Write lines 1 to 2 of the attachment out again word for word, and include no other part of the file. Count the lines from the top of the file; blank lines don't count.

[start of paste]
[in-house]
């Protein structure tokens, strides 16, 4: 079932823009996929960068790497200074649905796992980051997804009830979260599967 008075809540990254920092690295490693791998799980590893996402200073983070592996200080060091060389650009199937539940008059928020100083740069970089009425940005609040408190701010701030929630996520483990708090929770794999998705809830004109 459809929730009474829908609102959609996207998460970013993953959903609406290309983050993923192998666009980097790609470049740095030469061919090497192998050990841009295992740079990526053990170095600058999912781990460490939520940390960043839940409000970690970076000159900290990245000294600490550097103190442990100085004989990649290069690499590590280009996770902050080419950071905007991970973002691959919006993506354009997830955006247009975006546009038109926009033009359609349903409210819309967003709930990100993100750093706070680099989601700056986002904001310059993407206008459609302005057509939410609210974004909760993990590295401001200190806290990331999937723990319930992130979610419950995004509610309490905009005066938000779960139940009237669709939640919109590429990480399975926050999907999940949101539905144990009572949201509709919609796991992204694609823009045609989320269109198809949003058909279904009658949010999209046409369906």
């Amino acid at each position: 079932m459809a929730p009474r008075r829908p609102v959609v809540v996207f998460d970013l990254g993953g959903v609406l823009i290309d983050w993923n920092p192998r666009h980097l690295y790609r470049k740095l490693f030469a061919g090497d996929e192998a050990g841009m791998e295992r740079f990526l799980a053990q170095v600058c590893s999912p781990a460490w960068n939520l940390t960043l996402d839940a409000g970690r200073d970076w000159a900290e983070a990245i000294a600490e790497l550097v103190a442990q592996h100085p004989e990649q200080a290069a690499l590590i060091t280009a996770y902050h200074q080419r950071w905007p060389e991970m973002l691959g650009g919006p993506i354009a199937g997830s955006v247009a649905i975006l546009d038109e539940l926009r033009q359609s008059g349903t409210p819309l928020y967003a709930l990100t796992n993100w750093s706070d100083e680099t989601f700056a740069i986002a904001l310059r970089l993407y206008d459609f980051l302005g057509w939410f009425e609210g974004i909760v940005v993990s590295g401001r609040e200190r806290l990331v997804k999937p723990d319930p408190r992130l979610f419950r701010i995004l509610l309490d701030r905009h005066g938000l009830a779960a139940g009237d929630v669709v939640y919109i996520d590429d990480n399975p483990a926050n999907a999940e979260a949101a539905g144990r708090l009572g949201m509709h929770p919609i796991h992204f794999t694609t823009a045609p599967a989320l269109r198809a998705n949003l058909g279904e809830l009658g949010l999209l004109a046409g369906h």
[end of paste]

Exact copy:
[in-house]
């Protein structure tokens, strides 16, 4: 079932823009996929960068790497200074649905796992980051997804009830979260599967 008075809540990254920092690295490693791998799980590893996402200073983070592996200080060091060389650009199937539940008059928020100083740069970089009425940005609040408190701010701030929630996520483990708090929770794999998705809830004109 459809929730009474829908609102959609996207998460970013993953959903609406290309983050993923192998666009980097790609470049740095030469061919090497192998050990841009295992740079990526053990170095600058999912781990460490939520940390960043839940409000970690970076000159900290990245000294600490550097103190442990100085004989990649290069690499590590280009996770902050080419950071905007991970973002691959919006993506354009997830955006247009975006546009038109926009033009359609349903409210819309967003709930990100993100750093706070680099989601700056986002904001310059993407206008459609302005057509939410609210974004909760993990590295401001200190806290990331999937723990319930992130979610419950995004509610309490905009005066938000779960139940009237669709939640919109590429990480399975926050999907999940949101539905144990009572949201509709919609796991992204694609823009045609989320269109198809949003058909279904009658949010999209046409369906």